Leonard Ray Dawson is a former American football quarterback who played in the National Football League (NFL) and American Football League (AFL) for 19 seasons, primarily with the Kansas City Chiefs franchise. Dawson began his professional career in 1957 with the Pittsburgh Steelers of the NFL and also played for the Cleveland Browns. He left the NFL in 1962 to sign with the AFL's Chiefs, where he spent the last 14 seasons of his career, and rejoined the NFL after the AFL–NFL merger.
Richard Vershaun Seymour is a former American football defensive tackle who played in the National Football League (NFL). He played college football for the University of Georgia, and was drafted by the New England Patriots sixth overall in the 2001 NFL Draft.
Jon David Gruden is an American football coach who is the head coach of the Las Vegas Raiders of the National Football League (NFL). He first served as the Raiders' head coach from 1998 to 2001 during their tenure in Oakland and rejoined the team in 2018. In between his tenure with the Raiders, he was the head coach of the Tampa Bay Buccaneers from 2002 to 2008, whom he led to their first Super Bowl title in Super Bowl XXXVII. At age 39, Gruden was the then-youngest head coach to win the Super Bowl. Gruden also served as an analyst for ESPN and Monday Night Football before he returned to coaching.
Kenneth Michael Stabler, nicknamed "Snake", was an American professional football player who was a quarterback in the National Football League (NFL) for the Oakland Raiders (1970–1979), Houston Oilers (1980–1981) and New Orleans Saints (1982–1984). He played college football for the Alabama Crimson Tide. Stabler quarterbacked the Raiders to victory in Super Bowl XI, was the 1974 NFL Most Valuable Player and was selected as a quarterback for the NFL 1970s All-Decade Team. Stabler was posthumously elected to the Pro Football Hall of Fame in 2016.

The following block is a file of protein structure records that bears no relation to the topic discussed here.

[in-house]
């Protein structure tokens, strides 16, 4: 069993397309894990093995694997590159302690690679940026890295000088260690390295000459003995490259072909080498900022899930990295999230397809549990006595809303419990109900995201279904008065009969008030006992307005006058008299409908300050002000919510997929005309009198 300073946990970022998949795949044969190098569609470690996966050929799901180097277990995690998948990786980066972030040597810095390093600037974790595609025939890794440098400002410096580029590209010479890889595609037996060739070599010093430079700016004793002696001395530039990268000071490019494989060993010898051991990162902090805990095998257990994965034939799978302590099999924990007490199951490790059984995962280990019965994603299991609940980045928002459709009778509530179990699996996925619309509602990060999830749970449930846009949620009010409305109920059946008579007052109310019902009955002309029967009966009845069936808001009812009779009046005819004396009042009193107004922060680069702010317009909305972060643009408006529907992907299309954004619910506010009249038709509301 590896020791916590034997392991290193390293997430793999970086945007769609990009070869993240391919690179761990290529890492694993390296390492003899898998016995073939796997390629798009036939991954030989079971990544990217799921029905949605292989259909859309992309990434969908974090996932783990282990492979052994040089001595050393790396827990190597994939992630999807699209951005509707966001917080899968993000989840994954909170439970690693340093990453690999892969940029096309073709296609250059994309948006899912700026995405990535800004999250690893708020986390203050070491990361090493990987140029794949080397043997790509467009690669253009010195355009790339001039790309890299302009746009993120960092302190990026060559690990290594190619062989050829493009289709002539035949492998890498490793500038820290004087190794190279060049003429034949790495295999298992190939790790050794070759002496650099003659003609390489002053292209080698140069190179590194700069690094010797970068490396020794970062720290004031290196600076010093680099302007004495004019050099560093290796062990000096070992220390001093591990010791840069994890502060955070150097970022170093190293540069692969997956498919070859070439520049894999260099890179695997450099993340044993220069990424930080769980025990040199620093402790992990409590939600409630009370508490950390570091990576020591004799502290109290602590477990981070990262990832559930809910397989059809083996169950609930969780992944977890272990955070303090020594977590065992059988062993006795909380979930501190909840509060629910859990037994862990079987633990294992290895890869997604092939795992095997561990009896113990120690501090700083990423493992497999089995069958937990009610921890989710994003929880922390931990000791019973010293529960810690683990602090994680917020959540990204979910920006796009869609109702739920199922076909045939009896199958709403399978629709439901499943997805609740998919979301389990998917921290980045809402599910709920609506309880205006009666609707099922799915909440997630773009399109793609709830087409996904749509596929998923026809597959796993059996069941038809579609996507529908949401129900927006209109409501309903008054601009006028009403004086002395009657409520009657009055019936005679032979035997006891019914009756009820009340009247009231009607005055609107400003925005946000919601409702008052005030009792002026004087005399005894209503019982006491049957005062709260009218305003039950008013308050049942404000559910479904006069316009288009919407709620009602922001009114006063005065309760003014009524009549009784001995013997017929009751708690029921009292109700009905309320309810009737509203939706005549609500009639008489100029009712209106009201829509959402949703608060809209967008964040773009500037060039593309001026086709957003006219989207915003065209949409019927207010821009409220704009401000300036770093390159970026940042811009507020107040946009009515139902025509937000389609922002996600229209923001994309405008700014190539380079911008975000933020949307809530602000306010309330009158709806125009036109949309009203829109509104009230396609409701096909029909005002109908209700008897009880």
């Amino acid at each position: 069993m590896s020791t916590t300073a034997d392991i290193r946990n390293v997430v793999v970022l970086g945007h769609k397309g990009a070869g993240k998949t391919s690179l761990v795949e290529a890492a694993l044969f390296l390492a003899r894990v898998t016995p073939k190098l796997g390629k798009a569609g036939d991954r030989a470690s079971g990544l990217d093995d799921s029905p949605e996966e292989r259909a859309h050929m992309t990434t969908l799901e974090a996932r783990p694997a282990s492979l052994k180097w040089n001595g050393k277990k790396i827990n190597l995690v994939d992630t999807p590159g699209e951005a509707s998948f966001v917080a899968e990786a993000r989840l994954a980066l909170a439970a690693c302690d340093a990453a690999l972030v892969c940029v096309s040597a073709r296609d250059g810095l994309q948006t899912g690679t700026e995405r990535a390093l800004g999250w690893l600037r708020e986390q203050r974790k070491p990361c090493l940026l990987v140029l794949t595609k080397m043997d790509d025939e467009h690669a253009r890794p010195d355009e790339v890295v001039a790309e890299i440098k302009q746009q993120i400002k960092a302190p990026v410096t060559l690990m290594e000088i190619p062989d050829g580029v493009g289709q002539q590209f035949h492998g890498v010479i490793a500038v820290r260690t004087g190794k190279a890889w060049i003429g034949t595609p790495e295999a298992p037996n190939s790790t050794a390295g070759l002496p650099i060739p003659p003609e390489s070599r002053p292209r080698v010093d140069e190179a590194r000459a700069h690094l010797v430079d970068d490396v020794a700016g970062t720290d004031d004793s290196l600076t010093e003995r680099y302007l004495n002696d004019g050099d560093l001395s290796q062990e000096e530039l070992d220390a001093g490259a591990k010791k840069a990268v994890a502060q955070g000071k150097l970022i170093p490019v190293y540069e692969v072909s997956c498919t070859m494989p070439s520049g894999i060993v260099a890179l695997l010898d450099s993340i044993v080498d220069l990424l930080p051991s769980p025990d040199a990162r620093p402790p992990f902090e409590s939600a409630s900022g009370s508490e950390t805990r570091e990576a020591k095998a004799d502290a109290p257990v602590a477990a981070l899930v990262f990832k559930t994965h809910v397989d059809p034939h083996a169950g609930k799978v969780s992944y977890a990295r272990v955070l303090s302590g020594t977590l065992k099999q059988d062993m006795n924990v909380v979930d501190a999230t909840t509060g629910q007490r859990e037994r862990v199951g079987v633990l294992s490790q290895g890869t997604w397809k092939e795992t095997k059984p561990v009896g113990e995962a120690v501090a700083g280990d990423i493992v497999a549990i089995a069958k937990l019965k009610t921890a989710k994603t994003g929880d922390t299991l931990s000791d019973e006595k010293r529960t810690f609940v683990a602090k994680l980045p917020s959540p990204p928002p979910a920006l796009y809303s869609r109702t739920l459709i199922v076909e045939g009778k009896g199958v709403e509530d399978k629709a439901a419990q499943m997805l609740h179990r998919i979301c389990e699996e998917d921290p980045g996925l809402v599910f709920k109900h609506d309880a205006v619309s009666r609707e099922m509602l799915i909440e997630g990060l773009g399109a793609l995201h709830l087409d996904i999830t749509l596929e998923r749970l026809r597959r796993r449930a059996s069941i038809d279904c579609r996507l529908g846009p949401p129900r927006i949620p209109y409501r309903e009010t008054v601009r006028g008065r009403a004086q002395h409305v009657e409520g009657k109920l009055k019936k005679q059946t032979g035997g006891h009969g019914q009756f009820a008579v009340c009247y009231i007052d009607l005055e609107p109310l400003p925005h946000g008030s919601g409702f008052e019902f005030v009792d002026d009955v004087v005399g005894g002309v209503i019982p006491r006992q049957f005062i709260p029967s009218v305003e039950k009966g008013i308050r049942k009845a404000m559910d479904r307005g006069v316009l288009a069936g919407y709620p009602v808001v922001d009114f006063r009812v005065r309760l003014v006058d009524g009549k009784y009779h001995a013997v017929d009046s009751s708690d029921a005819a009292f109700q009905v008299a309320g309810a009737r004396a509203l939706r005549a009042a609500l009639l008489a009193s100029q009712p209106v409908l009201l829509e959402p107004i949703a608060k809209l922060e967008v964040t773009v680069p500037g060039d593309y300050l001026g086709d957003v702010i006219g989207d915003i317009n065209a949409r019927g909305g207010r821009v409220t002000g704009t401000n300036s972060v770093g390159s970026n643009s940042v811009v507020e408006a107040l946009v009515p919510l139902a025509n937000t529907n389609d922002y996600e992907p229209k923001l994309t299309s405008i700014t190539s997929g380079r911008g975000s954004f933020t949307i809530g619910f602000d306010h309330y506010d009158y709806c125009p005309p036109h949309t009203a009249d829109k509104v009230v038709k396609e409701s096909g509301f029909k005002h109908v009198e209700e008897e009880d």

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Jeffrey Bryant Saturday is a former American football center and current sports analyst. He played college football for the University of North Carolina. He was signed by the Baltimore Ravens as an undrafted free agent in 1998, but was cut by the team without playing a game. Saturday then signed with the Indianapolis Colts, with whom he played 13 seasons, won Super Bowl XLI over the Chicago Bears and was selected to four All-Pro teams and five Pro Bowls. In his final NFL season, he made his sixth Pro Bowl as a member of the Green Bay Packers.